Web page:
It seems we’re actually inside a Who Framed Roger Rabbit (1988) for movie-land, where anything goes and a number of screen characters co-exist, but if that’s the case it just throws up too many issues because not every Hollywood figure naturally fits in sun-bleached L.A. The storyline continues follow the path of Jack Slater IV, with Vivaldi and Benedict as the core villains out to get Slater, so the other nonsense is just distracting hokum.
It seems the filmmakers couldn’t find enough cliches to poke fun at in the action cop genre, so broadened their targets by making Jack Slater exists in a meeting point for other real and “real” movie characters. It’s hard to know how to fix that, beyond drop it and commit to the idea Danny’s inside the world of one particular movie. Otherwise, you end up with the chaos of Stay Tuned (1992). And that’s actually not far off where things end up, once Benedict accepts the truth of his existence, uses Danny’s magic ticket to escape into the real world, and later threatens to assemble a supervillain team comprised of King Kong and Hannibal Lecter.
In one version of the script, dozens of screen villains were indeed going to invade the real world, but it was cut. That would’ve been too much fun. So all that actually happens is Benedict revives Jack Slater III villain the Ripper (Tom Noonan) for a rematch with Slater, then Death (Ian McKellen) from The Seventh Seal (1957) makes a brief appearance. All the teens paying to see Last Action Hero were huge Ingmar Bergman fans, I’m sure.
John McTiernan directed Last Action Hero, coming off the flop of Medicine Man (1992). It must have seemed like a no-brainer to reunite with Schwarzenegger, whom he’d worked with on Predator (1987), and get some of his mojo back from the days of Die Hard (1988) and The Hunt for Red October (1990). But while he has solid credentials for making something in the vein of Lethal Weapon (1987), he isn’t known for his lightness of touch or handling fantastical elements. By all accounts, McTiernan was under enormous pressure from the studio to push the movie down various routes, but nobody could quite decide if it was a fantasy movie for kids or an action-comedy for adults.
Also, despite having a few comedy hits with Twins (1988) and Kindergarten Cop (1990) under his belt, which likewise poked fun at his image as a tough guy, Arnold Schwarzenegger has never been on firm ground when it comes to making us laugh. And while he’s supposed to be deadpan as Jack Slater, this means Austin O’Brien is left to shoulder the responsibilities of being the audience surrogate and navigate dumb Slater through the story. Maybe if they’d cast a better child actor than O’Brien, or an action star with a sharper understanding of comedy (perhaps Bruce Willis?), Last Action Hero could have hung together better.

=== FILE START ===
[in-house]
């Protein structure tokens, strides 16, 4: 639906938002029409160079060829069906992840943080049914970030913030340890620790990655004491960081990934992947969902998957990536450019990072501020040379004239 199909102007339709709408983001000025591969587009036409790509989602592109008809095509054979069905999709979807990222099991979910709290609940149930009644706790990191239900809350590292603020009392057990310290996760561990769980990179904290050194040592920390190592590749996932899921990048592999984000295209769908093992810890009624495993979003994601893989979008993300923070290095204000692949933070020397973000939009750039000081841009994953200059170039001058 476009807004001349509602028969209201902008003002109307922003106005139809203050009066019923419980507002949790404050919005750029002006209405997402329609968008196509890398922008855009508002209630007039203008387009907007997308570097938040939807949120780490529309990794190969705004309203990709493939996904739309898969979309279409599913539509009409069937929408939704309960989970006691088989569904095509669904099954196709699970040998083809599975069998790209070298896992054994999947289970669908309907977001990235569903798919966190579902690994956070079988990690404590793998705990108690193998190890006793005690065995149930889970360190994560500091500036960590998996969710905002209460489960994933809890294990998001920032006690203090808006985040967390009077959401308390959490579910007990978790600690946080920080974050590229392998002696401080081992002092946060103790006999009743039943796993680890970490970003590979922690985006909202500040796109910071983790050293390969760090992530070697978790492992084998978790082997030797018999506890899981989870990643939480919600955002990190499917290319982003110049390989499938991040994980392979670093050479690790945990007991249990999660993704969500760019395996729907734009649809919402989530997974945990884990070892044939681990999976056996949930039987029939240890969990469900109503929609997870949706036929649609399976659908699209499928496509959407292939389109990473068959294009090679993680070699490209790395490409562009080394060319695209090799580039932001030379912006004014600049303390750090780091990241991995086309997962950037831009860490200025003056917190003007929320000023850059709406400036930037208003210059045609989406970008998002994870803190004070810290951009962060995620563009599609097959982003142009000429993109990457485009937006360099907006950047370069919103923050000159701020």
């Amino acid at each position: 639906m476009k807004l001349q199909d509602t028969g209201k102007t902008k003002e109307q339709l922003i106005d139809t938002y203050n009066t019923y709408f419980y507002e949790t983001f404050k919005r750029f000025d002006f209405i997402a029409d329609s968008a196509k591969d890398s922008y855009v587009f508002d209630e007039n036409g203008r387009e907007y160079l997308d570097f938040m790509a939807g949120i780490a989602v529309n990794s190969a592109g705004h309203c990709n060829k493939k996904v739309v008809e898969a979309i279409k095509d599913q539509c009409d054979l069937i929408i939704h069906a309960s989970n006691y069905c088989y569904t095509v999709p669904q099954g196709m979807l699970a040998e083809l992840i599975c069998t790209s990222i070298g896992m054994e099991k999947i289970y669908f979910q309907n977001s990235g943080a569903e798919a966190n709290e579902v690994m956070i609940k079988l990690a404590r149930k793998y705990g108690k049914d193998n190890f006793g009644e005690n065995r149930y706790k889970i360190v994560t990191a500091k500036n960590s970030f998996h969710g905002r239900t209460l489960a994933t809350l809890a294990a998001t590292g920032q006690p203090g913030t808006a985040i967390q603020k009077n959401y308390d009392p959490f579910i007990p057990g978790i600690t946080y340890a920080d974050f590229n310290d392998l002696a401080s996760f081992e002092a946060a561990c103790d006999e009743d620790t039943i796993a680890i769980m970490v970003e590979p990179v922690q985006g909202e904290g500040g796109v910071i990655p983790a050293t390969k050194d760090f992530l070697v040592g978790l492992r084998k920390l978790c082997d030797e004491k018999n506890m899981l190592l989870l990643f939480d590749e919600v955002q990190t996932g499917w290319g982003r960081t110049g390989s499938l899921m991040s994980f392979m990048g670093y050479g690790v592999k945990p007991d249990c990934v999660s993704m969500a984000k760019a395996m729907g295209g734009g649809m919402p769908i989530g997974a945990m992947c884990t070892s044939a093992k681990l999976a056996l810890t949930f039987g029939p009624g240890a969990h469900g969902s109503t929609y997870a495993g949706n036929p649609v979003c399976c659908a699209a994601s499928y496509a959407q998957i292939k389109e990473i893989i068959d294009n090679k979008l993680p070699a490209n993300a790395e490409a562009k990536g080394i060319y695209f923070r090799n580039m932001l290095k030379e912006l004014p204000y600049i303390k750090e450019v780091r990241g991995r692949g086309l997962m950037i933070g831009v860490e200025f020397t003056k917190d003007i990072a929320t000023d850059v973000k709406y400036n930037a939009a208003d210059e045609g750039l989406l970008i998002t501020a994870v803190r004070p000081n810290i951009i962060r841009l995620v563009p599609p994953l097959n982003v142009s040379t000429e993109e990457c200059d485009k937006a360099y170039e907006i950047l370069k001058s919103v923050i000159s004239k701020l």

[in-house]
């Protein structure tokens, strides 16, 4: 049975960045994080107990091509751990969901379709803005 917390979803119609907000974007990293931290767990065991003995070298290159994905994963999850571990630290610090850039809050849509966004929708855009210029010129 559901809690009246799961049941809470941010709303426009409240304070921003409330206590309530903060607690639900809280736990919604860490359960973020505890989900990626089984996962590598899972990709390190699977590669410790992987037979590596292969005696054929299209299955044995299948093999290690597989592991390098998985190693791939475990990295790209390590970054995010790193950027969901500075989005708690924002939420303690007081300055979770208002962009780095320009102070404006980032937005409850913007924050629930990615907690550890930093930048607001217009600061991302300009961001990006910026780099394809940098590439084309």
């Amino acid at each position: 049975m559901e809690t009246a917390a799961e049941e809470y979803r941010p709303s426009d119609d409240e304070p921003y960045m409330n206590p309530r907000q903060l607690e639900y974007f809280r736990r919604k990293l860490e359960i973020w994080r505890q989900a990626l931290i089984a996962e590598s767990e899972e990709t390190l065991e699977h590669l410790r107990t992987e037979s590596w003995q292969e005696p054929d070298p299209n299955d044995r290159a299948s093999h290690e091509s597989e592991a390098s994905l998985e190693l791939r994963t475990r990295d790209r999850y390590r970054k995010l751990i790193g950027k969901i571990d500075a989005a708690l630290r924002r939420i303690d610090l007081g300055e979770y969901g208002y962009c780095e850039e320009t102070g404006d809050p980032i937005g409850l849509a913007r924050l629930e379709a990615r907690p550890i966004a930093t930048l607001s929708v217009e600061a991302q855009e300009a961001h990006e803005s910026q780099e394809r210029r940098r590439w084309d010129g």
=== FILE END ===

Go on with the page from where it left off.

The writing was on the wall for Last Action Hero once a test screening went down like a lead balloon, but Columbia Pictures opted to press ahead and just exude confidence in the finished product with an expensive marketing campaign. $750,000 was splashed on the trailer, $500,000 was spent on the movie’s title to appear on a NASA rocket—a publicity stunt that hilariously didn’t launch until several months after the film’s release because of a technical delay at mission control. They even inflated a 75-foot balloon of Schwarzenegger holding dynamite in Times Square, badly timed following the 1993 truck bombing of the North Tower of the World Trade Center. They were forced to remove it for being distasteful.
But the biggest mistake was releasing Last Action Hero a week after Universal’s Jurassic Park, perhaps because the studio underestimated Spielberg following the flop of Hook (1992). The dinosaurs had an opening weekend of $47M on 11 June, while Last Action Hero opened at №2 a week later with just $15M. Filmgoers worldwide were going dino-crazy, and by the time the movie reached the UK on 30 July it could only muster a №3 opening.
25 years later, Last Action Hero hasn’t shaken off its inherent flaws and problems stemming from a garbled development. But it’s a more entertaining experience than it felt at the time, perhaps because it’s cool to see Schwarzenegger in relatively good physical shape, and at least this movie was trying to do something fresh in the genre. There’s also a fascinating moment when Jack Slater interacts with Arnold Schwarzenegger at the Jack Slater IV premiere, telling him “look, I don’t really like you, alright. You’ve brought me nothing but pain.” Last Action Hero might have been improved if it had been about the real Schwarzenegger entering the movie world of one of his characters, frankly. But I guess visual effects weren’t up for the task in ’93.
Cast & Crew
director: John McTiernan.
writers: Shane Black, David Arnott & (uncredited) William Goldman (story by Zak Penn & Adam Leff).
starring: Arnold Schwarzenegger, F. Murray Abraham, Art Carney, Charles Dance, Frank McRae, Tom Noonan, Robert Prosky, Anthony Quinn, Mercedes Ruehl & Austin O’Brien.